American English University provides a whole DVD series for improving your pronunciation and transforming your accent into something similar to the American accent. It’s not cheap, but it can be a good investment for your future. The course consists of an introduction, lessons on vowels and consonants, and the 150 most important and difficult words to pronounce in American English. It's content does not increase in volume and neither does the content of the DVD's. You can work on it step by step, following a pace that is comfortable for you.
If you can’t decide whether or not you like it, you can buy a smaller “trial” part that consists of the vowels section from the whole course. The quality of the video (HD) and the audio is great.
At the moment I have only the trial part, but it has helped me a lot. First of all, it helped me to build a system of American vowels for myself that is essential for good understanding. American English University did a great, high quality job with this series.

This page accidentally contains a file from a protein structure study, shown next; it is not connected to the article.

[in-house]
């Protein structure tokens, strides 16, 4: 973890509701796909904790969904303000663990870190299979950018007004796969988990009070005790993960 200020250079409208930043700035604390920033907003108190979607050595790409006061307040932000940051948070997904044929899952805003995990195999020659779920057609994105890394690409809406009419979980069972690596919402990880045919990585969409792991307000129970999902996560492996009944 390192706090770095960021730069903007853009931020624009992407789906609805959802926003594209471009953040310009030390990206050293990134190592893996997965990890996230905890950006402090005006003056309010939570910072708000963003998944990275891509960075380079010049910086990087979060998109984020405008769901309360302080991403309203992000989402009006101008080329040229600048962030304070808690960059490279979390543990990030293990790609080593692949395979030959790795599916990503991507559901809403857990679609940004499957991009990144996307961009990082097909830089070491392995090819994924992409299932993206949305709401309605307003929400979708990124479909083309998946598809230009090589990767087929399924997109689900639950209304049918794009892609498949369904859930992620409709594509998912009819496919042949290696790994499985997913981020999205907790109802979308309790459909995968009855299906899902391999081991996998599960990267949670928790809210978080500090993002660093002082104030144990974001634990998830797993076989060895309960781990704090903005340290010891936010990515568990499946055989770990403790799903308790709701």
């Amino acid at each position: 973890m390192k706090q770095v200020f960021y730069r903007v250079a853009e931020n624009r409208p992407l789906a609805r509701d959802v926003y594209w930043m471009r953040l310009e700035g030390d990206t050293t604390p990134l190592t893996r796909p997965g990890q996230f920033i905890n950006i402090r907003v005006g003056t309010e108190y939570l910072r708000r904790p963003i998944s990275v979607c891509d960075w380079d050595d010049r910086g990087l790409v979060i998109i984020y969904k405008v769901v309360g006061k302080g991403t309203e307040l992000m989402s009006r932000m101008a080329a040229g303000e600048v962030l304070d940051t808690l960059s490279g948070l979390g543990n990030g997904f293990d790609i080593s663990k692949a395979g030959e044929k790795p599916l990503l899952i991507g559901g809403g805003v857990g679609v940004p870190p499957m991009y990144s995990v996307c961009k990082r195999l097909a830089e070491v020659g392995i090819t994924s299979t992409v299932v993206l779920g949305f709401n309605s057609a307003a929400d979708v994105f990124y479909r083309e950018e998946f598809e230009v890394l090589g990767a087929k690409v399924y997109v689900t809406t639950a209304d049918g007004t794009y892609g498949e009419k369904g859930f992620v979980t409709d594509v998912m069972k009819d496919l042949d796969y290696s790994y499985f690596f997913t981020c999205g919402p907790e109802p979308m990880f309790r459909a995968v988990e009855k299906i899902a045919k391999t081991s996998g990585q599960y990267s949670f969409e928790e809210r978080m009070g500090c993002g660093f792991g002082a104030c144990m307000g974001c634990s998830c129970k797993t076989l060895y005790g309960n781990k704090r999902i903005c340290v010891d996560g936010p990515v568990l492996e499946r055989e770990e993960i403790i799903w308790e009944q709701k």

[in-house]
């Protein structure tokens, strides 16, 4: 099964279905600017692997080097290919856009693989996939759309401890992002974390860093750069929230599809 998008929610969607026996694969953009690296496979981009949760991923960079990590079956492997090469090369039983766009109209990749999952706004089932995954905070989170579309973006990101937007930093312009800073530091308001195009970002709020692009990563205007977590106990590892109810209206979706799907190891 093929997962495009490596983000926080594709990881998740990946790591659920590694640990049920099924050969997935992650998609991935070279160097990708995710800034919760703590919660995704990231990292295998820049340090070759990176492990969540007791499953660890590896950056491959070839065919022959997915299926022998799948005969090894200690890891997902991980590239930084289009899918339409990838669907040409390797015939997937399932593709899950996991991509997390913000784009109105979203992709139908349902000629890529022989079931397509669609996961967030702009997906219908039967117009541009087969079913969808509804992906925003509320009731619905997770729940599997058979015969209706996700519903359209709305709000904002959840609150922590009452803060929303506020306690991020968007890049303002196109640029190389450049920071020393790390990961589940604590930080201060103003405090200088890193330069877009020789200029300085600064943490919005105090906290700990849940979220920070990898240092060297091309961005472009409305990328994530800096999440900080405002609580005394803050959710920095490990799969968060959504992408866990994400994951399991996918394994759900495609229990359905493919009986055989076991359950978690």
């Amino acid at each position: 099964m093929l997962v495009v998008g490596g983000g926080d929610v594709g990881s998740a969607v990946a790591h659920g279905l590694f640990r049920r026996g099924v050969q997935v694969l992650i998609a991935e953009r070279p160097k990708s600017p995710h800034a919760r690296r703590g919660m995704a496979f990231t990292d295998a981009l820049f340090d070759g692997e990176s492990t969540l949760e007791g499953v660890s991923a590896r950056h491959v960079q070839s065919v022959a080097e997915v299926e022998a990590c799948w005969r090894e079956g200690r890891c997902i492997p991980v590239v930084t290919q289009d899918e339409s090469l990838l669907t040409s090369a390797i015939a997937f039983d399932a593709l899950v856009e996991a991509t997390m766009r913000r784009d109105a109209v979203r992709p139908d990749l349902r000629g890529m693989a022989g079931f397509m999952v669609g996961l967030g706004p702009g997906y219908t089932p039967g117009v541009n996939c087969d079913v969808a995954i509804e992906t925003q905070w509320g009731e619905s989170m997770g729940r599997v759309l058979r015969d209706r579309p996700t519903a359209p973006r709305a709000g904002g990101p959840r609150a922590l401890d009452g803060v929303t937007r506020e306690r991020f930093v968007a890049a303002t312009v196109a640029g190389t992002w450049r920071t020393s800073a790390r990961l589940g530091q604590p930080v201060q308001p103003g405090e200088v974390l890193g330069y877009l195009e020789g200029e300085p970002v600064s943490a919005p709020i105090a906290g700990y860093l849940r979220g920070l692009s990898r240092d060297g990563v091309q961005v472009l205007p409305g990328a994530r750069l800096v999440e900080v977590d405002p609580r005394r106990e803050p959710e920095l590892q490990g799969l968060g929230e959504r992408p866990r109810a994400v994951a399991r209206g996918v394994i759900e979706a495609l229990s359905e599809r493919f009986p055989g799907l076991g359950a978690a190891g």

I would like to add one thing. I always say “American English”. Yes, I do. I always add that I mostly speak with American people. It’s true. My understanding of American English has improved a lot, but my understanding is not reduced to only American English of course. Sometimes I meet people who speak British English. Nowadays I understand them easier after working so much on my American English skills.
I’m happy to get questions. You can post a comment here or you can send me message on Facebook as well.
Gardeniafly checked my entry again. She is not searching new students anymore. But I can recommend someone else, or you can visit Italki.
Hi! What do you think about this topic?
Whether you choose to work on learning a British accent, an American accent, a Canadian accent, or even an Australian accent, it does not matter. The thing that matters most, in my opinion, is that you stick to that accent and learn it to the best of your abilities. As your English develops, you can have a better understanding of the other accents as well, but it can be a bit confusing when you keep trying to pronounce the same word in many different ways. As far as material, Attila has some of the best insights as to what works and what doesn't. Of course, different people prefer different material, so don't be discouraged if one way of learning doesn't work for you. Keep trying and never give up!